Tyler Mount: [00:34:25] Our communications team, we’re all newer, one of my teammates has been here for 5 or 6 years, but, you know, she’s lived through changes, and then we hired the other team member, she’s new and has been here just about a year. So none of us have like this is how we’ve always done it. So there’s a lot of that, just asking what has been done and trying to learn. And before I got here, our executive pastor had been working with a creative consultant, her name is Kim Meyer. Maybe you’ve heard of her, so she had been working with our executive pastor to talk through a lot of things here over a stretch of time. So over the last two years, I’ve been meeting with her once a month and that’s been super helpful. She’s been very, very encouraging and really just helping me to keep the big thing, the big thing, and to not sweat the small stuff. Because with communications you can get stuck in the weeds really, really quickly and sweat the small stuff, and so she’s been really encouraging, so when I have a question of like, should I think about this, is this something I should chase down now or should this be six months from now? She’s been like, okay, you should do that now, or wait, or whatever. And so having a having a personal coach has been a huge benefit.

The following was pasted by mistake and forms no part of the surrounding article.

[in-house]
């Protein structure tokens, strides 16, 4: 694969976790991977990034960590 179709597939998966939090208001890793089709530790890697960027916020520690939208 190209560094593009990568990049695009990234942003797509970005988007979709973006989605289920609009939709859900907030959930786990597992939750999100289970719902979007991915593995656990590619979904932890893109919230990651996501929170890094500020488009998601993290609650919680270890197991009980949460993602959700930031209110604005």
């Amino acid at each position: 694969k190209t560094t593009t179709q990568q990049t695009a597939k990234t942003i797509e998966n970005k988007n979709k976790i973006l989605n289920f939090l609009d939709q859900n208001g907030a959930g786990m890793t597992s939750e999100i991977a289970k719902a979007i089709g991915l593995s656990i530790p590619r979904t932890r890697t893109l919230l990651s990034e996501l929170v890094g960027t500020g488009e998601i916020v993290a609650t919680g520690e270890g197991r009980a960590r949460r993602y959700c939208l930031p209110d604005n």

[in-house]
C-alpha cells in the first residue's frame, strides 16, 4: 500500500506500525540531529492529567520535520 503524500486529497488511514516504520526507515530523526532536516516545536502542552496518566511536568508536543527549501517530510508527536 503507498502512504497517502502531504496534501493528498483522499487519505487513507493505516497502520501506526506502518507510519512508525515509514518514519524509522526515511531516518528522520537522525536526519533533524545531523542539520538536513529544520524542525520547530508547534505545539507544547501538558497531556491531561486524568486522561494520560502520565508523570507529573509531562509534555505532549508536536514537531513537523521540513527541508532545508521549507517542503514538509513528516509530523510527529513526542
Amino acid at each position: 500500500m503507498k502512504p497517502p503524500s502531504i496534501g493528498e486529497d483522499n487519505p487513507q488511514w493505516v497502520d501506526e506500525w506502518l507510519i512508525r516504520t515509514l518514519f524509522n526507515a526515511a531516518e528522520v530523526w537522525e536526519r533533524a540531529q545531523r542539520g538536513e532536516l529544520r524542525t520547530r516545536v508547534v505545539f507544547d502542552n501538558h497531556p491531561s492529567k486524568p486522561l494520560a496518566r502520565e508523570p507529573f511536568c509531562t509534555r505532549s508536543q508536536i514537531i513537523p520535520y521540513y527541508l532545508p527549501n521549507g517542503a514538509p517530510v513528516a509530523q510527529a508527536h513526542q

Tyler Mount: [00:35:44] And, you know, I think that there’s a litany of podcasts and things that are out there. You know, Carey Nieuwhof is helpful, you know, his leadership stuff I think is helpful. And I think there’s just some of it’s just, you know, school of hard knocks and being willing to try and being humble enough to get it wrong and just say yeah, that wasn’t great, or we could have done that better, and wish I could do this. And so we’re all still learning, and I’m grateful for the space to explore.

Bart Blair: [00:36:18] I do want to mention since you mentioned Kim Meyer, we actually had last fall one of Kim’s team members, Amy Chaney, on our podcast, and I will link to that episode in the show notes of this episode. Just because Amy, Amy is one, I reached out to Kim and said, hey, do you want to be on our show? And she said, Amy is who you want to have on your show, so Amy is a super, super sharp leader and coach and is part of Kim’s team. So yeah, we’ll link to that in case anybody wants to kind of tap into that resource at a little deeper level.